The Spy Scandal: Espionage And The Law - The British traitors who got away

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The Independent Online
THE PROSECUTION of Melita Norwood is not a straightforward matter. There are others who leaked information to the Soviets and have not been prosecuted.

In 1996 the release of the American "Venona" files - deciphered Soviet messages from the Second World War and early Cold War - led to the unmasking of Theodore Hall, an American scientist working on the "Manhattan Project" to build the first atom bomb.

In 1996, Hall admitted that he passed information to the Soviet Union about the project. He has never been prosecuted and lives in retirement in Cambridge, England.

Anthony Blunt (1907-1983) was the "Fourth Man" of the Cambridge spy ring. He acted as talent-spotter, supplying the names of likely recruits to the KGB. He confessed to his role only when he was promised immunity from prosecution after the defection of Kim Philby in 1963. Blunt rose to become the Queen's adviser on art. But after he was exposed as a traitor in 1979 he was stripped of his knighthood and academic honours.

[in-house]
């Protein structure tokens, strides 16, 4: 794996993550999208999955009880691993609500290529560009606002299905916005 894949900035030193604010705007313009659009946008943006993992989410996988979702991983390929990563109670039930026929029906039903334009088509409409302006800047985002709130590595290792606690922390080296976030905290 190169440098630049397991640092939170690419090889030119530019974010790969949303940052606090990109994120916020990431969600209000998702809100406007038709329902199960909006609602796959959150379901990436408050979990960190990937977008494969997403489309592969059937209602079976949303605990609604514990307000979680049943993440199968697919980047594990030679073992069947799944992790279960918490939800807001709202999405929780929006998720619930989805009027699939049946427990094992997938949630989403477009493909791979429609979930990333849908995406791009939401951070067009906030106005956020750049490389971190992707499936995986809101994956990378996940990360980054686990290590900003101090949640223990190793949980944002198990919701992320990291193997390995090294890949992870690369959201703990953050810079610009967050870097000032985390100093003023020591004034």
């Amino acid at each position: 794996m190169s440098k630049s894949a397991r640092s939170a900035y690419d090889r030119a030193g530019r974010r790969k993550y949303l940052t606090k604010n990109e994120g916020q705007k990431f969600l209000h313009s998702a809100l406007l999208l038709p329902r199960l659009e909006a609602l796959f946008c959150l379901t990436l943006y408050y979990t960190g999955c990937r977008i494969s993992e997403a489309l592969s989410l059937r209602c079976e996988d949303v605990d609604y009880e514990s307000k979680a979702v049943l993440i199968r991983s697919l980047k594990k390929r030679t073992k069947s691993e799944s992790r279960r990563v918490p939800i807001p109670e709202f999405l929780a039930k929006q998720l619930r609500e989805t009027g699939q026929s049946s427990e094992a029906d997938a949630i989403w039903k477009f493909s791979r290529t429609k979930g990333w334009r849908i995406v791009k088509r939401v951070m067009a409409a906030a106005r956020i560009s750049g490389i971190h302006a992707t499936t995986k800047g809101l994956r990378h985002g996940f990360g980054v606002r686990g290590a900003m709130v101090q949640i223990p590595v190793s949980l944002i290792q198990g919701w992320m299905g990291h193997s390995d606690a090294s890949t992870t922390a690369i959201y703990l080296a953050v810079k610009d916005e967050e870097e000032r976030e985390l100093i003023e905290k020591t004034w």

KGB documents are not usually considered strong evidence to prosecute any suspected spy. Normally a confession or other collaboration is needed. Mrs Norwood was never approached by MI5 or the Special Branch over her spying. MI5 only seems to have considered prosecution earlier this year when officers learnt that she was to be named in Professor Christopher Andrew's book.

The Attorney General would have to consider carefully all the aspects of the case. Where the suspect is elderly, the events long ago, and there is no collaboration it may be deemed "not in the public interest" to continue. It would be a careful political and legal judgement. However, Mitrokhin's files have already resulted in successful prosecutions. Robert Lipka, who was an employee of the US's National Security Agency, was arrested by the FBI. He was recently prosecuted and jailed. It is understood he confessed to passing secrets to the Soviet Union in the 1960s.